- September: Invitation
- October: Letting Go
- November: Ancestry
- December: Expectation
- January: Resistance
- February: Desire
- March: Liberation
- April: Creation
- May: Blessing
- June: Simplicity
Dozens of other Unitarian Universalist congregations will be exploring the same themes, so we will be part of a larger movement to live intentionally. To get us started on the September theme, I invite you to consider this poem by Rumi:
The Guest House
This being human is a guest house.
Every morning a new arrival.
A joy, a depression, a meanness,
some momentary awareness comes
As an unexpected visitor.
Welcome and entertain them all!
Even if they’re a crowd of sorrows,
who violently sweep your house
empty of its furniture,
still treat each guest honorably.
He may be clearing you out
for some new delight.
The dark thought, the shame, the malice,
meet them at the door laughing,
and invite them in.
Be grateful for whoever comes,
because each has been sent
as a guide from beyond.
What unexpected visitor has arrived in your life? Are you welcoming, entertaining and honoring it? How is it clearing you out for some new delight? When you get a chance, share your reflections with someone at church.
I look forward to walking with you this month to practice the many and complex ways of loving.
This year in Children’s R. E. we get to focus on our faith identity. While preparing for our teacher training I came across a wonderful article by Toni Larson called, “Evangelizing our Children.” In it he talks about how 85% to 90% of UUs today are “come outers”(not raised UU.) He says, “We must be doing something right because people keep coming and replenishing our membership and we never have to recruit our children. Now here’s the part where I’m going to sound like a heretic to some, but I’m going to say it anyway. I think we should be recruiting our children.
Oh, I know, I know. We want our kids to make their own choices. We don’t want to push our beliefs on them. We don’t want to shove our religion down their throats… We want our kids to be free. That’s nice and I agree with it. Our children should make their own religious choices. But that doesn’t mean we can’t give a plug for our religion so they’re more inclined to make the best choice. And while I agree we shouldn’t push our beliefs on our children we can at least share our beliefs with them…Sharing is different than shoving.”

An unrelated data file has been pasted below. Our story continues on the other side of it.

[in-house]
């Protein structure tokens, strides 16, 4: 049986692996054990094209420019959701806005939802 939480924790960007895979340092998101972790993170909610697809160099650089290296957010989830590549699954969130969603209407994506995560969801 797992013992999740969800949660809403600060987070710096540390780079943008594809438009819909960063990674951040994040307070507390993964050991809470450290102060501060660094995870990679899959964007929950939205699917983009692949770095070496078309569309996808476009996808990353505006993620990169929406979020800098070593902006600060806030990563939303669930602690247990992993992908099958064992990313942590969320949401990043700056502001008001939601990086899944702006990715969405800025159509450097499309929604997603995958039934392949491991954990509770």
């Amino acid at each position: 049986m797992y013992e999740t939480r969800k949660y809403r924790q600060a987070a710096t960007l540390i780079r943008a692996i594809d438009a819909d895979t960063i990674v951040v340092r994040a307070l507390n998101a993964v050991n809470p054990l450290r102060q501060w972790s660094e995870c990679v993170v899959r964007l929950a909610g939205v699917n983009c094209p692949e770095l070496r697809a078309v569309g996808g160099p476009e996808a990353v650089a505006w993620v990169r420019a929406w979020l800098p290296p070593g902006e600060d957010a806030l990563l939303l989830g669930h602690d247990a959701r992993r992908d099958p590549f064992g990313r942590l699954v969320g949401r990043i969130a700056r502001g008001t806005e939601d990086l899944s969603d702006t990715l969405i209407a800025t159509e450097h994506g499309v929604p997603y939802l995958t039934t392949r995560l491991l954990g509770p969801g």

He admonishes parents to tell their children what they believe and why and listen to the beliefs of their children. He says, “Tell them why you belong to a UU congregation and, heresy of heresies- tell them you hope they will be Unitarian Universalists too when they grow up. That’s right. Of course you will love them whether they do or not but this is a good religion and its doing good things. And nothing is wrong with telling our kids we hope they will keep up the good work.
He reminds us that as parents we don’t get a choice about whether our kids learn about sex or religion. Our only choice is whom they hear about it from first. If we aren’t willing to talk about religion there will be many out there who are.
He also talks about what we should be teaching our kids. He says that we should teach our kids how to pronounce our name, for starters. We should also teach our kids how to answer the question “What do UUs believe?” Here is his simple answer and I think it is a good one. Unitarian Universalists believe in–
1) Loving your neighbor as yourself, which includes trying not to steal, lie, kill or hurt people in any other way.
2) Making the world a better place, which includes working for justice peace and freedom for all people
3) Searching for the truth with an open mind
It is my fervent wish that this year we can all work toward instilling in our precious children and teens a proud sense of what it means to be Unitarian Universalist.
Janen Wright, Lifespan Faith Development Director
I write with good news to update everyone on the status of our budget. As you may recall, the Finance Council and Board presented information at our May Congregational Meeting, outlining a potential budget shortfall for the prior year, steps to cut costs, and a revamped budget for this year.
The Finance Council just closed the books on last year, and the deficit was booked for a bit over $22K, much smaller than the anticipated figure of $55K. Many thanks to the Finance Council, the Board’s Executive Committee, and all of you in our community who tightened up Committee spending. We are on better footing to move forward.
As you may also recall, there were many things cut from this year’s budget. Many items have been reinstated to that budget, like childcare and the Hospitality Minister. However, there are many items that are still on hold, per our established schedule for reinstatement. If you have any questions regarding this, please feel free to ask Rev. Kelly or any member of Finance or the Board.
To further reduce costs for this year, we will be kicking off a volunteer drive. There are many things that we currently contract that could be easily done by volunteers. Look for more information on this shortly.
We have a lot of exciting things planned ahead for this year, as we start our journey with Rev. Kelly. The Men’s Group Picnic, Fabulous Feasts, Pumpkin Glow, Family Matters Potlucks, Wine and Spirits, and perhaps even an Installation…I love our feeling of community!